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Court ruling allows conditional haying of CRP land
A court injunction that had blocked the release of Conservation Reserve Program (CRP) acres for haying and grazing has been lifted.
A ruling issued Thursday by U.S. District Judge John C. Coughenour placed some limits on this year’s release of CRP, however, and both sides of the battle seem to be happy with the results of the court case.
As reported last week on the Iowa Independent, the Seattle court case involved a lawsuit filed by the National Wildlife Federation. In a telephone interview Thursday with the Iowa Independent, NWF spokesman Duane Hovorka said his organization is pleased with the ruling.
“We think that the ruling agrees with our position that the USDA did not, in this case, do the adequate review that they needed to do,” said Hovorka. “And we’re also pleased that we can recognize and take care of the farmers and ranchers who relied on the USDA and went out and applied for the program and spent money. We recognize that it caused some hardship for those folks, the farmers and ranchers who in good faith applied for the program, and we’re pleased that we’re not causing them further harm.”
The lawsuit claimed the U.S. Department of Agriculture failed to complete the proper environmental impact studies before it announced a plan to release CRP acres nationwide for haying and grazing under the Critical Feed Use program. The USDA announced in May that it would allow a Critical Feed Use release of all CRP acres for haying and grazing after the primary nesting season for birds is completed. In Iowa, that release date falls on Aug. 2.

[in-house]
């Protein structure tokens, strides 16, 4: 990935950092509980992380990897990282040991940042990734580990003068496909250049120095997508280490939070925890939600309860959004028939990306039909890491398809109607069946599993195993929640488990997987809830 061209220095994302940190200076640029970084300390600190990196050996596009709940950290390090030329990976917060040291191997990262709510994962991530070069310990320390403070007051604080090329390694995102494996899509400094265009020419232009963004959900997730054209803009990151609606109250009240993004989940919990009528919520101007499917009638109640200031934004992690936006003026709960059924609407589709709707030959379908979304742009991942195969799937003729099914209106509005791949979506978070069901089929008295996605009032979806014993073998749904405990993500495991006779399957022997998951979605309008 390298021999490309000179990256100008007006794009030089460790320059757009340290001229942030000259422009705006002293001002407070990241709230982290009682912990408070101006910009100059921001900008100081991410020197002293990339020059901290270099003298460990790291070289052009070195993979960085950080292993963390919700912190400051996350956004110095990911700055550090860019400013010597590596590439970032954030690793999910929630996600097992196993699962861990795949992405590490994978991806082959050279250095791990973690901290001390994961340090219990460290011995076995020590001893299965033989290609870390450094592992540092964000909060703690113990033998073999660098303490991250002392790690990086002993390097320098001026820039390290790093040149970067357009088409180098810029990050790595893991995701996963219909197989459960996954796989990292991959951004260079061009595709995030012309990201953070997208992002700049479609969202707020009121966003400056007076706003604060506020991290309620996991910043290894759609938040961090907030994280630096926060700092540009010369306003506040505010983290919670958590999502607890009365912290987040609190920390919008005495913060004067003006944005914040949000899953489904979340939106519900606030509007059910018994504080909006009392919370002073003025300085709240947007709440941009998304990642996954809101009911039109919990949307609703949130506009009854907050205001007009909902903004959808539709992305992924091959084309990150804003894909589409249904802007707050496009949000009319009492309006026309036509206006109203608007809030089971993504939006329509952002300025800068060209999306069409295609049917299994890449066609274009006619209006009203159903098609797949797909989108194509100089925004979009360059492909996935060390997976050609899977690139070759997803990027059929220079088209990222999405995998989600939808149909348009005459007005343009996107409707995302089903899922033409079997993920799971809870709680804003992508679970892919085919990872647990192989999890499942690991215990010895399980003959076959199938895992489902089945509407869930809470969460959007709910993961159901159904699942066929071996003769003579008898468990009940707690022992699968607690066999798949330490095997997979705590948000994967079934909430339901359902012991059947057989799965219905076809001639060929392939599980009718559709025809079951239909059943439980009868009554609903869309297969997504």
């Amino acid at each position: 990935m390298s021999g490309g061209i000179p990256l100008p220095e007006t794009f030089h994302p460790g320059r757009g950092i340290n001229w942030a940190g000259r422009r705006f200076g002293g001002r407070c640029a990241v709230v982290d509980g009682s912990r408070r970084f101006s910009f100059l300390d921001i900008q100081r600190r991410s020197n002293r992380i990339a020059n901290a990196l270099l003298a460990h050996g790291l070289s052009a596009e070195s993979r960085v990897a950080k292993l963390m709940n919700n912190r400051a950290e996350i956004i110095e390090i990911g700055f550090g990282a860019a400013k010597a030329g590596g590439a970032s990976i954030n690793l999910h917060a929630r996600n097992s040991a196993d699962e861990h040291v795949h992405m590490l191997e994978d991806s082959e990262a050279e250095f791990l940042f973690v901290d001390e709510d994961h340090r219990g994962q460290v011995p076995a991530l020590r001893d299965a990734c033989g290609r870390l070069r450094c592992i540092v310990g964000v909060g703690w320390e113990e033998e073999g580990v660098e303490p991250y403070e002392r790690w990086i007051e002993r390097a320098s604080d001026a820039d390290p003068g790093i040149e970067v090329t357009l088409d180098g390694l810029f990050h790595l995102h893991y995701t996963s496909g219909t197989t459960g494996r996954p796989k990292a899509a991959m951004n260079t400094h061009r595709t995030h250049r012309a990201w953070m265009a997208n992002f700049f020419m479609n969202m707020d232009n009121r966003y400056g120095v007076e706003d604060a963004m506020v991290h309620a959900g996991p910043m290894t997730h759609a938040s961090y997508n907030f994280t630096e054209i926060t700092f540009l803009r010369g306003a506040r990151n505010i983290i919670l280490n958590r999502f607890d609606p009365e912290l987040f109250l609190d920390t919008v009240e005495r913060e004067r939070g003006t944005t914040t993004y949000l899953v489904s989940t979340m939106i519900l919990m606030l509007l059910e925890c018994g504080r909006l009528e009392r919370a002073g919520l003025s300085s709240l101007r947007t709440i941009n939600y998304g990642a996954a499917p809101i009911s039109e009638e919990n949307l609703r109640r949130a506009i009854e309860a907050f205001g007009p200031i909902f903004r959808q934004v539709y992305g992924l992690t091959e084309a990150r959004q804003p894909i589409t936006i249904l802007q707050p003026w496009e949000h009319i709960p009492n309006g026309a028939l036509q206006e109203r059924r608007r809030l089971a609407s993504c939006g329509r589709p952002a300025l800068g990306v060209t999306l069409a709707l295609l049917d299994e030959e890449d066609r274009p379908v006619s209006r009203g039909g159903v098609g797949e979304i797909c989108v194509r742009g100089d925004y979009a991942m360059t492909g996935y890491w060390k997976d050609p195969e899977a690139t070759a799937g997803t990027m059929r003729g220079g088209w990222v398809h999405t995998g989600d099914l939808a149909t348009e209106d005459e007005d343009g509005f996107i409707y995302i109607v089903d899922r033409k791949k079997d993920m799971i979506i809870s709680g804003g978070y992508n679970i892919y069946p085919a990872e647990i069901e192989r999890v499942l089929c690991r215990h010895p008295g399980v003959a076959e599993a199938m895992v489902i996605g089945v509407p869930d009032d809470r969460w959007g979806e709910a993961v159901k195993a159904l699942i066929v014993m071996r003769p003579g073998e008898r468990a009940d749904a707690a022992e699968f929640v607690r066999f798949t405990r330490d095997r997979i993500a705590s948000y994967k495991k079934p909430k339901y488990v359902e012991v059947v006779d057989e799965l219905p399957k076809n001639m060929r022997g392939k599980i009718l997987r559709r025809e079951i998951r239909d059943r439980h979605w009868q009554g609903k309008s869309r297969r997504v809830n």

Nationwide, the USDAâ€™s plan was intended to bring relief to livestock producers who have been suffering under high costs of feed and forage caused by high demand and poor weather conditions. An estimated 18 million tons of hay would be made available through the Critical Feed Use release of CRP acres.
Under the conditions of the court ruling, any farmer who applied and was already approved for the Critical Feed Use program will be allowed to continue with their plans. Additionally, any farmer who had submitted an application to the USDA and was awaiting approval will also be allowed to continue with the plans, but there will be some limits to the time frame for haying and grazing.
In the future, however, the USDA will not be allowed to release CRP for the Critical Feed Use program without completing the lengthy environmental impact assessment process.
“Basically, the USDA can’t do this kind of thing in the future without doing the environmental impact study that federal law requires,” said Hovorka. “I think the implication for the future is that before the USDA makes major decisions like this that are going to have environmental impacts, they need to do the studies that are required under federal law before they make the decision.”
Despite the fact that future releases of CRP through the Critical Feed Use program will be slowed down by environmental impact studies,Â the ruling was trumpeted as a “major win for farmers and ranchers” by the American Farm Bureau Federation. In a statement released Thursday, AFBF president Bob Stallman said that the court recognized that the program will be of great benefit to farmers and ranchers in dealing with the increased costs of feeding livestock.
Another agricultural organization, the National Farmers Union, also viewed as positive. In a press release Thursday, NFU president Tom Buis called the ruling a “fair resolution to a difficult situation.”
CRP acres in most of Iowa’s counties have already been released for grazing this year as part of a different emergency release that was announced by the USDA earlier this summer.
The court ruling will affect Iowa farmers by allowing haying of CRP acres for those who had made plans and prepared to do so, and it will also indirectly affect livestock farmers by bringing much-needed livestock feed into the markets nationwide.